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Seeds of Kindness

Mishpacha Readers

It was a small gesture. Yet it took root, sprouted, flourished. And became a towering tree. Twenty readers share acts of giving

Wednesday, January 24, 2018

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T

he Carpenters of Tzfat

“Everything? They stole everything?”

My husband’s voice shook as he answered. “Everything. Right down to the last drill bit.”

The previous evening my husband had, as always, left his carpentry tools on the job site in Rosh Pina when he went home to Tzfat. This morning, he returned to find the toolshed lock forced and everything gone. He reported the theft at the local police station, and then, for want of anything better to do, had come home again.

It was a disaster for us, and not only because he couldn’t continue work on that particular job.

 

Professional carpentry tools are expensive, and it had taken my husband years to acquire his set. With no tools, he had no way of earning a living. But without him working, there was no way we could afford to replace the tools.

As we sat staring at each other, wondering what to do next, the phone began to ring… and ring… and ring….


News travels fast in small communities. By now, all the carpenters of Tzfat had heard what had happened. One by one, every single one of them called my husband to offer condolences — and to ask what tools he could loan him. By the end of the day, he had enough tools to go back to work.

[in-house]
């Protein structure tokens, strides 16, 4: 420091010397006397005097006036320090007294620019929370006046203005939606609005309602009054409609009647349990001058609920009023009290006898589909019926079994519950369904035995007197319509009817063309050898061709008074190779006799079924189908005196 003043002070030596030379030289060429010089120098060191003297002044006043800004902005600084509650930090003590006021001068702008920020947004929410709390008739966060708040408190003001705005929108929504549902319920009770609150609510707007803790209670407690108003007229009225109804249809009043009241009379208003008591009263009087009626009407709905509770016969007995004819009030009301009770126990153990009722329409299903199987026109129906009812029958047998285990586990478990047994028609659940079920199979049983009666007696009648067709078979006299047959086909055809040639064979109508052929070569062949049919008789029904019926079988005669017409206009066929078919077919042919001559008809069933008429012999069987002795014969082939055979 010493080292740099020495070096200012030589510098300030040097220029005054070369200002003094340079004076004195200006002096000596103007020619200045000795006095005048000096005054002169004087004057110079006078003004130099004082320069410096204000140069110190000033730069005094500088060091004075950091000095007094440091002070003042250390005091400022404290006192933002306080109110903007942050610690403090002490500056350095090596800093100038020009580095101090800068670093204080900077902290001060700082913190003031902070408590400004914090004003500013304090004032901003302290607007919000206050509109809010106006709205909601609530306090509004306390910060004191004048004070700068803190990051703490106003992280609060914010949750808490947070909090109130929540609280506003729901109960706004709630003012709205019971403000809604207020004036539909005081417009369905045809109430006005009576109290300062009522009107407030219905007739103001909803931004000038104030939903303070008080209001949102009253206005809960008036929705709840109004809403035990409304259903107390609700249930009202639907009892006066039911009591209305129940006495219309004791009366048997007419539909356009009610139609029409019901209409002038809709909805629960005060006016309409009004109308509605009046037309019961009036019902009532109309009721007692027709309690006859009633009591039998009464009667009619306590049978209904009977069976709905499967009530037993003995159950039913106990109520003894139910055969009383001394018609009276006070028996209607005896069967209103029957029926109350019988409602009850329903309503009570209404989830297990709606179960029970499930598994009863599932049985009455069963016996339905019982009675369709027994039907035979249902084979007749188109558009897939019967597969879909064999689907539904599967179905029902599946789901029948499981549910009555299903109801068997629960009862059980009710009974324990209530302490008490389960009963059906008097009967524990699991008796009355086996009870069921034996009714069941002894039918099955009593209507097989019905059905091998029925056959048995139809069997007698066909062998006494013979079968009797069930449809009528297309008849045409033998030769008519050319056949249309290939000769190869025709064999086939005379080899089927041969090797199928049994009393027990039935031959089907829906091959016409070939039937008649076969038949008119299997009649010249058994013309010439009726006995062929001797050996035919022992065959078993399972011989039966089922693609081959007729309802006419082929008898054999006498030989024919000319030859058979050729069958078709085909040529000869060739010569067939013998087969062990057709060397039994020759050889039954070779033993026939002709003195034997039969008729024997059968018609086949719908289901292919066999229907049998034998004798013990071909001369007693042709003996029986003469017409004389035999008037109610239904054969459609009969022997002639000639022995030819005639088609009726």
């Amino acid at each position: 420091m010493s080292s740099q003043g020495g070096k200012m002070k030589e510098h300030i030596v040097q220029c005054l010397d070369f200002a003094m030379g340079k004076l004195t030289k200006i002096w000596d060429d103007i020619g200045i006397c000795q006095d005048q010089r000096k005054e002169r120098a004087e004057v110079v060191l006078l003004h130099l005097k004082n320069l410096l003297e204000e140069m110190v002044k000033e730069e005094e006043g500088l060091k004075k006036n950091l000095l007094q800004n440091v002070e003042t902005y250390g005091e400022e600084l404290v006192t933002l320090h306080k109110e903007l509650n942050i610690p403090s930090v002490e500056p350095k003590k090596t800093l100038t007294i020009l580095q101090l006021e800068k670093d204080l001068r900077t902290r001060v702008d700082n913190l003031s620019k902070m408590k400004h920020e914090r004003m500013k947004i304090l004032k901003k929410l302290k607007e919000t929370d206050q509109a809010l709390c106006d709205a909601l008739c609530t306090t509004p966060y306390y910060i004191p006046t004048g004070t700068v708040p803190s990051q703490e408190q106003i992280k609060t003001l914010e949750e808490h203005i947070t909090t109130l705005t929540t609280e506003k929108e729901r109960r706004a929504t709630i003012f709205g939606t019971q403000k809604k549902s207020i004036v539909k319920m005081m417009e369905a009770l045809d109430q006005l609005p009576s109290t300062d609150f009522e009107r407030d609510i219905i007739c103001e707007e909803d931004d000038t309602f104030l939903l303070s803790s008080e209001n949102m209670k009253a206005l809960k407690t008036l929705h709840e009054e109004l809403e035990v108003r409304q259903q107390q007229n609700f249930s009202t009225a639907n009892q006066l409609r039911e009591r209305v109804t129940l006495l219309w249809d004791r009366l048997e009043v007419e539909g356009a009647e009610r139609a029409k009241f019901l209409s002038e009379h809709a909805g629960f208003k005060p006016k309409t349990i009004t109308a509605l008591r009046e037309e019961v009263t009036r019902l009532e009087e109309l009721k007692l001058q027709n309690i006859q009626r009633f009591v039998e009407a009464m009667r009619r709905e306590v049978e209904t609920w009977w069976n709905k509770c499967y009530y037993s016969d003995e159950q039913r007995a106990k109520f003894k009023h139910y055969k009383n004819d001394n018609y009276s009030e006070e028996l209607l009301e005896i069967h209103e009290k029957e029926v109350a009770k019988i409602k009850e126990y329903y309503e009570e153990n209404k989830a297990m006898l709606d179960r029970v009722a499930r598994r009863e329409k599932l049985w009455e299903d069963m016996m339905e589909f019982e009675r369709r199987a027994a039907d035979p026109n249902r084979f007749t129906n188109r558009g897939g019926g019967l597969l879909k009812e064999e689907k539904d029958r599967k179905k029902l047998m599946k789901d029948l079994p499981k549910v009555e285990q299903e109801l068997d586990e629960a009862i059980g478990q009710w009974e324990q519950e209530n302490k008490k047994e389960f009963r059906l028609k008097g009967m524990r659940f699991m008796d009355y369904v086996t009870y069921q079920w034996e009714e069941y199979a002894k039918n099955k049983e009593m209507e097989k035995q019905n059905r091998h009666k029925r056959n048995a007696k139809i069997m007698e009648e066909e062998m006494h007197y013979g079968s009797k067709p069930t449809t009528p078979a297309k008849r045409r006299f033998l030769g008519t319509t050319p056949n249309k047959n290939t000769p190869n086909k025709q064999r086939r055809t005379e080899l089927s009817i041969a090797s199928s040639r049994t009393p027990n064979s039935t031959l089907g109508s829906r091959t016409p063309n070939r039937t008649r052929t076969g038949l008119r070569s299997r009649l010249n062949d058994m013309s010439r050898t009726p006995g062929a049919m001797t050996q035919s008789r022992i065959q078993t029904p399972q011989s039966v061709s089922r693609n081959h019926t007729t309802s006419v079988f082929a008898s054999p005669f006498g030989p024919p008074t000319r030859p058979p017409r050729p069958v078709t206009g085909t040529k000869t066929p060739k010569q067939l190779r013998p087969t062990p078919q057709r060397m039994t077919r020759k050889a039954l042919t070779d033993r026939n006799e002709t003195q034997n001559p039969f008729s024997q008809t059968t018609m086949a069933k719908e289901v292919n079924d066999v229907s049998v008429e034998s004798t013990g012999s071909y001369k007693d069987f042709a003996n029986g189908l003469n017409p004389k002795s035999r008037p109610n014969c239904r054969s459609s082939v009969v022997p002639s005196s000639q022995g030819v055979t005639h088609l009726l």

Several months later, the police notified us that all the tools had been found, in the storeroom of a thief from a nearby village. All the loaned tools were returned to their owners and my grateful husband resumed work with his own equipment. We will never forget the kindness of the carpenters of Tzfat.

— Ann Bar-Dov, Eshhar, Israel


I’m Here for You

There’s nothing like that moment when a newborn lets out his first cry. Like any first-time mother, I was ecstatic when I heard that sound. But there’s nothing worse than noting the doctors’ grim expressions and being told that your baby needs to be sent for further examination.

Ultimately it was nothing serious, but we still spent the week visiting the NICU and seeing our little prince attached to numerous horrible wires. It was a trying time for me in my postpartum emotional state. By night number four, I was extra tense. I called my husband Sruly, hysterical, and told him I needed him to stay for the night.

When he arrived and settled in the hospital armchair, I finally relaxed and slumbered peacefully. Sruly assured me he was comfortable and stayed for the following two nights as well, until we were finally discharged.

Weeks later, I discovered that those nights in the hospital had not been simple. Each time Sruly closed his eyes, a different nurse roused him with a reminder that it was a fire hazard for him to sleep there, lest they’d have to wake him in an emergency. So he paced the bikur cholim room and tried to lay his head on the table, in the end resorting to drinking endless cups of coffee to keep awake. Later he told me, “I never worried about the baby, but I was terribly worried about your state.”

When I see my one-year-old babbling incoherently, I barely remember those tumultuous days in the hospital. But there was one thing I gained — a newfound appreciation for my caring husband.

—Tova Schorr, Israel (Excerpted from Family First, Issue 577)

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